Florists in Calabash, NC
Find local Calabash, North Carolina florists below that deliver beautiful flowers to residences, business, funeral homes and hospitals in Calabash and surrounding areas. Choose from roses, lilies, tulips, orchids, carnations and more from the variety of flower arrangements in a vase, container or basket. Place your flower delivery order online of call.
Calabash Flower Shops
Calabash NC News
Nov 9, 2019
Tropical Gardening: People Plant Road Show features airplants to bamboo - Hawaii Tribune-Herald (subscription)
Rough barked trees such as paperbark, monkeypod, calabash and African tulip are usually best.
The epiphytic ferns and cacti also can be grown in pots or on trees. The secret of success is to be sure they have good drainage.
Fertilize lightly every 2-3 months to keep plants in active growth. But if plants are attached to trees, this is not required.
Several brands of orchid fertilizer are available. They are satisfactory for other air plants as well. These are specially formulated, and when used according to directions they will give excellent results.
Disease and insect problems are few. If they do occur, our local garden supply dealers have fungicides and insecticides to quickly control the situation.
Give the air plants a try in your garden.
Start with easy types such as bromeliads like Tillandias, Billbergias, and Aechmeas. Staghorn and resurrection ferns are easy. Dendrobiums, Epidendrum and Oncidium orchids will thrive on a minimum of care.
From there, go to the more exotic cattleya and moth orchids. Local nurserymen can give you quite a few ideas on the types to grow and ways to grow them.
Bromeliads, cactus and succulents can do with very little water or fertilizer. Ferns and orchids should be watered every few days and fertilized about once a month.
Some folks worry that insects might breed in the center of bromeliads, especially mosquitoes. These insects can be more than a nuisance since they can be vectors for dengue fever and other diseases.
That’s why natural insect control with lizards, amphibians and birds makes good sense. It also makes the garden more interesting. Anole lizards, Jackson’s chameleons, geckos (especially the gold dust day gecko) and frogs add to the tropical magic of our gardens.
Many common birds feed on insects, so including a bird feeder in the garden to attract them also adds benefit and beauty.
To keep your bromeliads free of mosquitoes, use a biological control that kills only the larvae. The tongue twister name is Bacillus thuringiensis subspecies israelensis. The easiest is granule form and sprinkling a few grains in the center every few weeks to eliminate those pesky buggers.
Flushing with water every two weeks or using natural insecticides such as neem will also help keep your garden free of mosquitoes.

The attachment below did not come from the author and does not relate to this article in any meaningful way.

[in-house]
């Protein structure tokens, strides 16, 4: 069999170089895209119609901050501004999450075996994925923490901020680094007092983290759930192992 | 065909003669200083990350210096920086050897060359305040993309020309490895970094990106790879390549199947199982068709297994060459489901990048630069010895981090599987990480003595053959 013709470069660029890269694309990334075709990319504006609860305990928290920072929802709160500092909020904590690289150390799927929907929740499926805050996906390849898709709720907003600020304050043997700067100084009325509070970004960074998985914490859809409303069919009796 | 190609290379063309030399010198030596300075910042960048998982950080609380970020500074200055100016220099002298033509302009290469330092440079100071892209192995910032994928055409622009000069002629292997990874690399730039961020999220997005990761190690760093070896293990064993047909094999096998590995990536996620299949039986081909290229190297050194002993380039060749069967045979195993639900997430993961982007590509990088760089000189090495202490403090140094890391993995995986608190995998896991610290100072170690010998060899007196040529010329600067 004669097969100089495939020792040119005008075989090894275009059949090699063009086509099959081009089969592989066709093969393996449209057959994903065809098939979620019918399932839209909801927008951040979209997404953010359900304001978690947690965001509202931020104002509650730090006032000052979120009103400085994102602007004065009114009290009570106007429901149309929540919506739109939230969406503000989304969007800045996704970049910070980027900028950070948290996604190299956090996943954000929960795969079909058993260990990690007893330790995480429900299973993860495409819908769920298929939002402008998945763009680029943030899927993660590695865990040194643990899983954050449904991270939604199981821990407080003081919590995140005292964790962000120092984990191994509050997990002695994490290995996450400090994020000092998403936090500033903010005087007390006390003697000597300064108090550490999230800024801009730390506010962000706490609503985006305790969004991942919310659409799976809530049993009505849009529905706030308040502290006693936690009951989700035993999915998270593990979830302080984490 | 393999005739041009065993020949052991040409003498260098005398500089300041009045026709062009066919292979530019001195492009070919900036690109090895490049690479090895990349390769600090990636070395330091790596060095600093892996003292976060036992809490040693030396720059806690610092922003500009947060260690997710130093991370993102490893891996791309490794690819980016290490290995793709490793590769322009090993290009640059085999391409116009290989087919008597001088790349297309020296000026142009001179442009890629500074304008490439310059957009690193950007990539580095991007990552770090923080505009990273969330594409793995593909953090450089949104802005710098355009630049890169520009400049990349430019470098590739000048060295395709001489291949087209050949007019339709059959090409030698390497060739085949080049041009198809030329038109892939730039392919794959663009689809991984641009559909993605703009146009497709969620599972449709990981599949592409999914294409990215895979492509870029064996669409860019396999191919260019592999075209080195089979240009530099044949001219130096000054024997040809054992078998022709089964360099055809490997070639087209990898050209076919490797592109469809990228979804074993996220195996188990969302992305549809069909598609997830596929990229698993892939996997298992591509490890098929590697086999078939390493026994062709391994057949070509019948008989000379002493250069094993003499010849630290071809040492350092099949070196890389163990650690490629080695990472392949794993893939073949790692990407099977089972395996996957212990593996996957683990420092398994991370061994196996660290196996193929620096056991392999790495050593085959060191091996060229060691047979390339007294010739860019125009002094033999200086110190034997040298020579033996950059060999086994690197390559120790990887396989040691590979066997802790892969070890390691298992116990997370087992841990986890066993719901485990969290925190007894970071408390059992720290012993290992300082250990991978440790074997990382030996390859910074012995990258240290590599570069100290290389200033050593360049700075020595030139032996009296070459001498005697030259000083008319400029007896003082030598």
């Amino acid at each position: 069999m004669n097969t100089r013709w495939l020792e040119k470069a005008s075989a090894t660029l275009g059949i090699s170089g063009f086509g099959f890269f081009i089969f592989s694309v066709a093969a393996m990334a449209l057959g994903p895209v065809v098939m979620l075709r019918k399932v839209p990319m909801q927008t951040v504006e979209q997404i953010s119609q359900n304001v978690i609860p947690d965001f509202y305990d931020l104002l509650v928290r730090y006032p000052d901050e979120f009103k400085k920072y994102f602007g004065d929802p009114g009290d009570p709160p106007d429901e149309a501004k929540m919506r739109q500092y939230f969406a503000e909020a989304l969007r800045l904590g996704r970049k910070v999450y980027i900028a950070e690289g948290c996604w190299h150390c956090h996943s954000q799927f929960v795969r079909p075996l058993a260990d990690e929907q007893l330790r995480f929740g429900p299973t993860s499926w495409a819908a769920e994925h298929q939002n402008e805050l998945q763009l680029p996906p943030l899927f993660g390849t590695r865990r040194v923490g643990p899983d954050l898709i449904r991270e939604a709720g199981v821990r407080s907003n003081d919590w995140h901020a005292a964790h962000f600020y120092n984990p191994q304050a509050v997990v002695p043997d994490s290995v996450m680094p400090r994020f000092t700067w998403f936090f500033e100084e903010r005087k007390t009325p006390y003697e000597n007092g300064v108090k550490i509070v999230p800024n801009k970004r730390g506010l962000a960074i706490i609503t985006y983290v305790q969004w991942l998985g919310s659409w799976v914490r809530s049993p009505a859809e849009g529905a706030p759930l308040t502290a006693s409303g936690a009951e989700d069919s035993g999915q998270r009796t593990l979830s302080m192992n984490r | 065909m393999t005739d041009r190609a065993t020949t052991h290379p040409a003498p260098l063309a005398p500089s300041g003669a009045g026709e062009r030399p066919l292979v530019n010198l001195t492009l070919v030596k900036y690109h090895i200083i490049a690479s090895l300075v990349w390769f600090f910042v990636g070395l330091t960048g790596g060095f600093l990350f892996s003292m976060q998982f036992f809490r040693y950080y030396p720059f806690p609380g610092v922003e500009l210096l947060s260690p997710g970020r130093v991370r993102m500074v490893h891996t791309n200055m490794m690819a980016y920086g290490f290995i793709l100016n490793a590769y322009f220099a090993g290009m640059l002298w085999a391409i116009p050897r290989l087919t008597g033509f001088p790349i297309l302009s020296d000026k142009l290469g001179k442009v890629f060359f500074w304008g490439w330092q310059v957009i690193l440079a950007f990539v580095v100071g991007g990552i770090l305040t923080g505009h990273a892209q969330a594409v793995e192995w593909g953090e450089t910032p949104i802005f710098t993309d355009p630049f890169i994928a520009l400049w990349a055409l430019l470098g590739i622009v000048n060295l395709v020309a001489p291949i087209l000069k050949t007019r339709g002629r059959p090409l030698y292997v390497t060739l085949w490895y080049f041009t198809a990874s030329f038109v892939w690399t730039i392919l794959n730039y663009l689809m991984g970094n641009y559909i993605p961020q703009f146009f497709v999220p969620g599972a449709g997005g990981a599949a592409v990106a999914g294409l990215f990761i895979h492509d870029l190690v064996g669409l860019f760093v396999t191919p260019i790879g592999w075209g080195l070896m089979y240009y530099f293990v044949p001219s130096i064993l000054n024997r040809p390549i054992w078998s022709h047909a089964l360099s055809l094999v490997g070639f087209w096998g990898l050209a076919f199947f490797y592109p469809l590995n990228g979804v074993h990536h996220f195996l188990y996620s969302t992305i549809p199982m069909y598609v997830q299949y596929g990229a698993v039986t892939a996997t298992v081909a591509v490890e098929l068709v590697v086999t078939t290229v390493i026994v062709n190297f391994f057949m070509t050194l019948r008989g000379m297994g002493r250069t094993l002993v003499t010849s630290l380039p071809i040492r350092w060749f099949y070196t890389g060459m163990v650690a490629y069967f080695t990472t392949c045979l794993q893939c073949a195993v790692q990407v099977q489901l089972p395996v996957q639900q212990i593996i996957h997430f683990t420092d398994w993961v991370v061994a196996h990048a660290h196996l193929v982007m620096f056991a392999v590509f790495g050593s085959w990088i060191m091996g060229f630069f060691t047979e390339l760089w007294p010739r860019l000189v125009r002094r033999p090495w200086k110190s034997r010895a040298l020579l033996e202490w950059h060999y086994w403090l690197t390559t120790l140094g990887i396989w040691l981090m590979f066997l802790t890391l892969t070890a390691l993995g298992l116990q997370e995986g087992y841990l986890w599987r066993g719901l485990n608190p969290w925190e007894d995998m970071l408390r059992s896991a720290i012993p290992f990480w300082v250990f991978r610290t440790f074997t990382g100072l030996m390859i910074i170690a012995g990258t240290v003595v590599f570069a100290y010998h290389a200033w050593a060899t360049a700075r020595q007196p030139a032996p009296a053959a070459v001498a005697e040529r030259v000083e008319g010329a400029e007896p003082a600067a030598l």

For more information, contact the UHCTAHR Master Gardeners at 322-4893 in Kona or 981-5199 in Hilo.
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... May 7, 2017
Orchids make classy Mother's Day gifts
You can minimize orchid care by attaching orchids to a tree like plumeria or calabash. That way you can have dozens of blooming orchids even in a small garden. Other epiphytes, like staghorn ferns, bromeliads and some vireya rhododendrons, may be incorporated to create air gardens.Many more rare and interesting species will be available at next weekend’s Mother’s Day Orchid Show and Sale, along with expert orchid enthusiasts to answer your gardening questions. (West Hawaii Today)Oct 28, 2015
Busy planting season starts now
The hard, tough wood is valued in tropical Asia for cabinet wood and boats, and formerly in Hawaii for calabashes.
Some other trees available are the bay rum, kou, milo, and Norfolk pine.
The bay rum, Pimenta racemosa, is from the West Indies and Northern South America. The fruit is about 1/3 inch in diameter. The leaves yield an oil from which perfume and bay rum are prepared. This is a medium-sized, slow-growing tree that will do well in a dryer climate with good drainage.
The kou, Cordia subcordata, is indigenous or possibly an early Polynesian introduction. This tree grows to 30 feet or more in height and 3 feet in diameter, with a dense, wide spreading crown. The flowers are orange colored and the wood has good qualities and workability. This tree never became part of a large forest stand in Hawaii. It is often planted for its shade and this tree probably prefers a drier climate. It appears to tolerate some salt spray.
Milo, Tespesia populnea, is also indigenous or possibly an early Polynesian introduction. It is not a forest tree but grown, quite often, as a shade tree around houses. Many small groves can be found near beaches. It is a large sprawling, many branched tree. It grows to 40 feet in height. The wood has good characteristics. It has low shrinkage, easy to work with, takes a high polish and is highly prized by bowl makers.
The Norfolk Island pine, Araucaria excelsa, is a handsome, columnar, cone-shaped tree with flat lateral branches in whorls spaced at regular intervals. Growth is rapid for the first three to four years. It responds to heavy fertilization when grown in poor soil. This species does very well up to 3,000 feet elevation. It is very drought resistant and salt tolerant. It can be planted by itself or as a windbreak row, spaced 10 to 15 feet apart in the row and between rows. Propagation is by seed or terminal cuttings. This tree may grow up to 100 feet tall and spread to 30 feet wide so make sure you have plenty of room. It is used as a Christmas tree in Hawaii.
For trees in scale with the smaller gardens, visit area nurseries. There are many spectacular native and exotic trees from which to choose.
... (West Hawaii Today)